Alcohol, The Facts     





Alcohol, the Facts Physical and mental effects of Alcohol General patient / friend or family information

How many people drink alcohol in the UK?
What is a unit of alcohol?

What are the recommended safe drinking limits

When does the consumption of Alcohol become a problem?

You and driving (download leaflet, PDF)

How is alcohol affecting our society?  
Number of people dying from excess alcohol in the UK   

How many people drink alcohol in the UK?

27% men and 14% women drink over recommended number of units weekly. (ONS 1998)

In the UK there are approximately:

  • 5 million non-drinkers
  • 40 million social drinkers
  • 10 million " at risk" drinkers
  • 1 million problem drinkers
  • 200,000 dependent drinkers

What is a unit of alcohol?

  • Ĺ pint of ordinary strength beer or cider
  • small glass of wine
  • pub measure of spirits
  • Average Units in:

    - Small Sherry - 1 Unit
    - Pint of Standard strength Beer, Lager and Cider - 2 Units
    - Large Can of Strong Cider (9%) - 4 Units
    - Bottle of Strong Cider (1 Litre) - 8 Units
    - 1 Small Glass (125 ml) of Wine (9%) - 1 Unit
    - 1 Large Glass (175 ml) of Wine (12%) - 2 Units
    - Bottle of Wine (700 ml) - 7 to 9 Units
    - Measure of Spirits - 1 Unit
    - Bottle of Spirits (700 ml) - 26 to 28 Units

    Work out the units

    It's the strength and size of a drink that determines how many units it has. It's not as simple as one drink, one unit.

    A handy calculator to help you work it out can be found at:

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    What are the recommended safe drinking limits

    British medical association suggests

    Men - less than 21 units a week

    Women - less than 14 units

    Department of health suggests

    Men - less than 3 to 4 units a day

    Women - less than 2 to 3 units a day

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    When does the consumption of Alcohol become a problem?

    Binge Drinking

    Binge drinking means 8 units for men, 6 for women and 5 for a young person in one session. Binge drinking increases risk of accidents, violent attacks, sexual assault and unsafe sex. If you are planning to drink above the recommended guidelines, follow the tips for sensible drinking, so that you reduce the risks you are taking.

    Heavy Drinker

    Drinking over the sensible limit. 1/5 of the adult population fall into this category.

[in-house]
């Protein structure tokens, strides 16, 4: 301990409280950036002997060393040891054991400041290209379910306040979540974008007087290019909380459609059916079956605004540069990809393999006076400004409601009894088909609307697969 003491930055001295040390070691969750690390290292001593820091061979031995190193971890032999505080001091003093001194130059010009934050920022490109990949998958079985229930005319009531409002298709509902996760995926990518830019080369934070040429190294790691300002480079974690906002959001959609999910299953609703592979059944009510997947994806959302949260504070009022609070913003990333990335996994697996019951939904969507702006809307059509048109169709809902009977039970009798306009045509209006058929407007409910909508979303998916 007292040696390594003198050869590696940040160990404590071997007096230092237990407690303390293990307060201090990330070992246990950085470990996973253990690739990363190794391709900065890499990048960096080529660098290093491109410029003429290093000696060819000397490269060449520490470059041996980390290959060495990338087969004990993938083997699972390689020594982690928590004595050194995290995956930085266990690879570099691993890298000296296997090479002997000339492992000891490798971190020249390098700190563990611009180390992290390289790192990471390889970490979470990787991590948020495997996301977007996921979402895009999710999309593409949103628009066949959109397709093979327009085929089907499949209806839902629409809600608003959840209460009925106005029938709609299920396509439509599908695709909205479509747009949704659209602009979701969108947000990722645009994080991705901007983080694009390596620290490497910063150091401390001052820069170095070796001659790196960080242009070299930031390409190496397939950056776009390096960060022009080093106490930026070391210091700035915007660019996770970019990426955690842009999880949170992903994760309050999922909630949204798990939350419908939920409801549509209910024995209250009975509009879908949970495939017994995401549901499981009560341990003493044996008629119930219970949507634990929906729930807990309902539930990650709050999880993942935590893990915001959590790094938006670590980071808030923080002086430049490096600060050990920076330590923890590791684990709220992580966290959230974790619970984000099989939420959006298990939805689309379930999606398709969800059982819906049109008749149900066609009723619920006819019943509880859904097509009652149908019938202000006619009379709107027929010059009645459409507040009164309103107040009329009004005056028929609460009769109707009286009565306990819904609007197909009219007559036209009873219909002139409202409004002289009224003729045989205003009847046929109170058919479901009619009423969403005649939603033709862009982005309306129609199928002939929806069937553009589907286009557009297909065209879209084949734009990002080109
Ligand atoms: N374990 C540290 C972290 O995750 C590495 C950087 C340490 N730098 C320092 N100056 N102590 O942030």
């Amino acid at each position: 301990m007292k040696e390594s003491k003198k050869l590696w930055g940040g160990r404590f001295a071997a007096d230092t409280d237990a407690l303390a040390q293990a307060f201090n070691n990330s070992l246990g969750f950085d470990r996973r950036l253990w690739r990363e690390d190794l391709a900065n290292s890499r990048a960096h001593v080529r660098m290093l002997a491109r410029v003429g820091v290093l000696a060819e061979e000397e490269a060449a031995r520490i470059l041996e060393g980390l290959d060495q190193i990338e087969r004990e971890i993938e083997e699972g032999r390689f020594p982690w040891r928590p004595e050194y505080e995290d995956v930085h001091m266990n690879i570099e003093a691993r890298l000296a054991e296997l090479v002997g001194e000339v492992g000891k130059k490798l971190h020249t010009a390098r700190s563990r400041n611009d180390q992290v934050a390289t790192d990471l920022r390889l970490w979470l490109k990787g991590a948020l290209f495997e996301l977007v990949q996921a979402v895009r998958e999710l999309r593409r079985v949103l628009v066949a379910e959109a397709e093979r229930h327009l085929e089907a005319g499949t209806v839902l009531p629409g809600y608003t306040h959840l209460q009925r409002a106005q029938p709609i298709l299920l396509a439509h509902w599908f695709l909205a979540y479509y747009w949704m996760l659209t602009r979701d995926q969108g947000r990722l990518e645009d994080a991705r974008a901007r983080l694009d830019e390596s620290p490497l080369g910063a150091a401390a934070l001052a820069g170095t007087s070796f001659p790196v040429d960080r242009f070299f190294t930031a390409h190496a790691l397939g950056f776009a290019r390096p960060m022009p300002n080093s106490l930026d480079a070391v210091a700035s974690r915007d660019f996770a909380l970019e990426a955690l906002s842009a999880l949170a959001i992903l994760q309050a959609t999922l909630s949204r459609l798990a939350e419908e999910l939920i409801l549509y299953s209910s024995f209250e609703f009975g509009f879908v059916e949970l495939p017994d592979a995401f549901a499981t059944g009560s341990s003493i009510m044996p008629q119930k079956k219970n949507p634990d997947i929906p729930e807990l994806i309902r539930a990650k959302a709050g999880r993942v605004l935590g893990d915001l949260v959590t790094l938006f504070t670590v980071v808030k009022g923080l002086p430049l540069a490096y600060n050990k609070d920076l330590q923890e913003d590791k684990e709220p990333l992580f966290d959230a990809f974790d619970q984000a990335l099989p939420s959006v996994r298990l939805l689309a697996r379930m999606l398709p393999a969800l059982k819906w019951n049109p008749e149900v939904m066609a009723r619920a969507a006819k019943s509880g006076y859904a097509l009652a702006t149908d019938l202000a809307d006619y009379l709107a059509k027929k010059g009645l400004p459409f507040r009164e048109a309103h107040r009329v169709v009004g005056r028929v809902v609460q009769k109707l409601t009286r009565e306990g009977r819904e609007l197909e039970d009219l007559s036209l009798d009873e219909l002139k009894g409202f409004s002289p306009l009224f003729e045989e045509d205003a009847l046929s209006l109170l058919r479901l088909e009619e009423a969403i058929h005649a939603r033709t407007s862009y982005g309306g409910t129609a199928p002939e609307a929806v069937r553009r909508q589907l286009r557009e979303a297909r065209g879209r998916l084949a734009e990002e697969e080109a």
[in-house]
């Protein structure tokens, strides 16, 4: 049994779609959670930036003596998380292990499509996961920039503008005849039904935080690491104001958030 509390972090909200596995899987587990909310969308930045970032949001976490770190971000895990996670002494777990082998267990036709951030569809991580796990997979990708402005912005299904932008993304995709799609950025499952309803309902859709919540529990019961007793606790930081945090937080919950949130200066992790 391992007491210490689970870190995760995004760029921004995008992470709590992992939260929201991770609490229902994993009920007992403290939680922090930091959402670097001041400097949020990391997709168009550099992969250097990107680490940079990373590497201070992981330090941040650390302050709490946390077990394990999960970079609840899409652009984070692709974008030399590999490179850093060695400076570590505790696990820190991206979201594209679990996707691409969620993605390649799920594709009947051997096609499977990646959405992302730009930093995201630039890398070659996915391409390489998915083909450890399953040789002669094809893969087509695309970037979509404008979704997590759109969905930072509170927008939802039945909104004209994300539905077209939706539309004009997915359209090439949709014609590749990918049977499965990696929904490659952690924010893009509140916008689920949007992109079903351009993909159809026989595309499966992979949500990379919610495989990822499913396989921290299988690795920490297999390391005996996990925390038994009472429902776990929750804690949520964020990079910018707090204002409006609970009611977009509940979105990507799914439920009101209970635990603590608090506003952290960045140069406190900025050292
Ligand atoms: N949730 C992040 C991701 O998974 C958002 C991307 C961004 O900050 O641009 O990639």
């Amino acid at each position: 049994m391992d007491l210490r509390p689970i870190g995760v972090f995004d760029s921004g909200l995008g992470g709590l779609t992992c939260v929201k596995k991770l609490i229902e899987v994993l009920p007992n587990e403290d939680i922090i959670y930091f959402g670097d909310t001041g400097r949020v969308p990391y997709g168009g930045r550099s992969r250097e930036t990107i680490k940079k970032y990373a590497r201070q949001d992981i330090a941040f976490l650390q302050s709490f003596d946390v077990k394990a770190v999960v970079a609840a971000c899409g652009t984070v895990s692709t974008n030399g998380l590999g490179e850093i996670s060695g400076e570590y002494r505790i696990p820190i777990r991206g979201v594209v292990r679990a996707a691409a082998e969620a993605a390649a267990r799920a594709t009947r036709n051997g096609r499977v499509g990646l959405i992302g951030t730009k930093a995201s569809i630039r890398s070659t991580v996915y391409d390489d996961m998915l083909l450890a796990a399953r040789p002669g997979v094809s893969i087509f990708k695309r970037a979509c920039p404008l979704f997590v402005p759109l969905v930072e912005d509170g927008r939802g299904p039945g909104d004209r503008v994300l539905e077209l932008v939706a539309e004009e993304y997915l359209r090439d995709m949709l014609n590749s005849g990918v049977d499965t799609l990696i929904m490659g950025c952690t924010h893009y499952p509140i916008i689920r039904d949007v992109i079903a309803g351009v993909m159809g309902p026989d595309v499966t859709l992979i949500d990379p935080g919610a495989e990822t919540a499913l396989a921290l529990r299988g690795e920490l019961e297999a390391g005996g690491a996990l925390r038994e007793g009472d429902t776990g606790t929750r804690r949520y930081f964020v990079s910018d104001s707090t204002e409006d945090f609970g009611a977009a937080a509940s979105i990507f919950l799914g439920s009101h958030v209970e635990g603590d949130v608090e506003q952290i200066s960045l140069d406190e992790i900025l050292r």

Problem Drinker

    When physical, psychological or social harm occurs through drinking 8% of Men and 4% of Women fall into this category.

    Dependant Drinker

    For example when there is difficulty with control of drinking, experience of withdrawal symptoms when not drinking, increased tolerance to alcohol i.e. being able to consume more without getting drunk. 4.7% of the adult population are in this category.

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    How is alcohol affecting our society?

  • 5% of suicide attempts are linked to heavy drinking
  • Alcohol is a factor in 20-30% of accidents
  • 11% of cases alcohol consumption is the main cause of menís high blood pressure, which is a major factor relating to coronary heart disease and stroke
  • Teenage pregnancy - 40% of 13-14 year olds were drunk when they first experienced sexual intercourse
  • Alcohol is costing NHS around £3 billion a year
  • Up to 30% male admissions and 15% female admissions to general surgical and medical wards have alcohol related problems
  • Local research carried out at Bristol Royal Infirmary Apr-Jun 2001, by John Potokar, Consultant Senior Lecturer in Psychiatry. Looked at prevalence of alcohol misuse on a general admissions ward using the alcohol use disorders identification test. 119 patients selected at random aged 16-65 assessed with AUDIT questionnaire: 30% drank in hazardous or harmful way (Not yet published)

    Domestic Violence

    • Half of all violent crimes are alcohol related.
    • 1/3 of domestic violent incidents are linked to alcohol misuse.

    Number of people dying from excess alcohol in the UK

    Each year 5,000 to 10,000 people die prematurely from alcohol abuse. The more alcohol a population consumes the more alcohol-related damage will result, and consumption has been increasing steadily in England since the second world war.

    Deaths from liver cirrhosis relate closely to heavy drinking. Deaths linked to cirrhosis and related diseases of the liver rose by 121% for men and 68% for women between 1980-82 and 2000, according to the Office for National Statistics.


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Compiled by Dr Louise Younie, GP / Clinical lecturer in Primary Care.
Site Maintained by Miles Jordan, NHS Bristol PCT, South Plaza, Bristol, BS1 3NX